Researchers at the University of California, Riverside (UCR) and Purdue University are a step closer to developing super-strong composite materials, thanks to the mantis shrimp—a small marine crustacean that crushes the shells of its prey using a fist-like appendage called a dactyl club.
Their latest research, to be published in the journal Advanced Materials, describes a unique herringbone structure, not previously reported in nature, within the appendage’s outer layer called the impact region. It is this tough herringbone structure that not only protects the club during impact, but enables the mantis shrimp to inflict incredible damage to its prey.
A mantis shrimp in the lab of David Kisailus. Image credit: Carlos Puma.The impact region is a crack-resistant layer that shields the club as the mantis shrimp pummels its prey. It consists of crystalline calcium phosphate surrounding heavily mineralized chitin fibers.
“We knew from previous studies that the impact region allows the mantis shrimp to transfer incredible momentum to its prey while resisting fracture, but it was exciting to reveal through our research that the properties of this highly impact-resistant material are created by the novel herringbone structure,” says lead researcher Nicholas Yaraghi, a graduate student of David Kisailus, UCR professor in energy innovation.
To confirm their hypothesis, Kisailus' team partnered with Pablo Zavattieri, associate professor of civil engineering at Purdue University, to perform finite element analyses to understand the role of these structures. The researchers also fabricated the herringbone structure using synthetic materials and a 3D printer.
Zavattieri built computational models that replicate the local details of the herringbone structure, which explained that damaging stress can be more uniformly distributed, mitigating catastrophic structural failure. Compression testing of the 3D-printed biomimetic composite also helped prove that the herringbone structure makes the impact region highly effective in redistributing stress and deflecting cracks.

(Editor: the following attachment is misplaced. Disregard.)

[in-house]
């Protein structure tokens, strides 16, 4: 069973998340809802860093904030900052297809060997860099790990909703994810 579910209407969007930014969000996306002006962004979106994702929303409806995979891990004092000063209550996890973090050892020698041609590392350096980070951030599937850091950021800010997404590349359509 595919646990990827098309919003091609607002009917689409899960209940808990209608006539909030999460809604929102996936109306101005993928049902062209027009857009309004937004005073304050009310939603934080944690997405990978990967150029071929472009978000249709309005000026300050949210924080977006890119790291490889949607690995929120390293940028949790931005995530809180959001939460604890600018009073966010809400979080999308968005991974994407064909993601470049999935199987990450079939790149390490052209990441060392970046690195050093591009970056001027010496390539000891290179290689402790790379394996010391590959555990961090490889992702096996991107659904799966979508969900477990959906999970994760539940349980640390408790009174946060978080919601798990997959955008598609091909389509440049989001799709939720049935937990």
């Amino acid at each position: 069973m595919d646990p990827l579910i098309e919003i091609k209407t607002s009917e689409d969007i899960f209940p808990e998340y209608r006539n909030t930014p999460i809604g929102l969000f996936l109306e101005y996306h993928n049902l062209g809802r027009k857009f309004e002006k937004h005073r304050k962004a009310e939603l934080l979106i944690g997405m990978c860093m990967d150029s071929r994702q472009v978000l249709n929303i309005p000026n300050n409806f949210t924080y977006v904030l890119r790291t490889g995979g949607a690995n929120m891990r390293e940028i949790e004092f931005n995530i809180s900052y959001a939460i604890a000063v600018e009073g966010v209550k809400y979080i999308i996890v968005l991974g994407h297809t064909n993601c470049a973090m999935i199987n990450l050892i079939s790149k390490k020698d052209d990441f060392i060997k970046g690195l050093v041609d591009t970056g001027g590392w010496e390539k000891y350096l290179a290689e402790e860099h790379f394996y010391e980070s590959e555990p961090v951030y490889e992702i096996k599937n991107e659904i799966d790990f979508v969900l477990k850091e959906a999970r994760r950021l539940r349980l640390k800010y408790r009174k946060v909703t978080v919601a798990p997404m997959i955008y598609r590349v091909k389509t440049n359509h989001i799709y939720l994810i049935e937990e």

“The smasher mantis shrimp has evolved this exceptionally strong and impact-resistant dactyl club for one primary purpose—to be able to eat," Kisailus says. "However, the more we learn about this tiny creature and its multi-layered structural designs, the more we realize how much it can help us as we design better planes, cars, sports equipment and armor.”
Kisailus says recent advances in 3D-printing techniques and modeling are making it easier than ever to translate the mantis shrimp’s weapon into new materials.
“By using 3D-printing techniques like those used by Zavattieri’s team, we can actually take what we’ve learned about the architecture of the dactyl club and manufacture new composites with traditional engineering materials like polymers and carbon fiber,” Kisailus says.
His team is already fabricating a second generation of composites incorporating not only the energy-absorbing component, but the stiff outer layer inspired by the mantis—producing a helmet with this hard coating.
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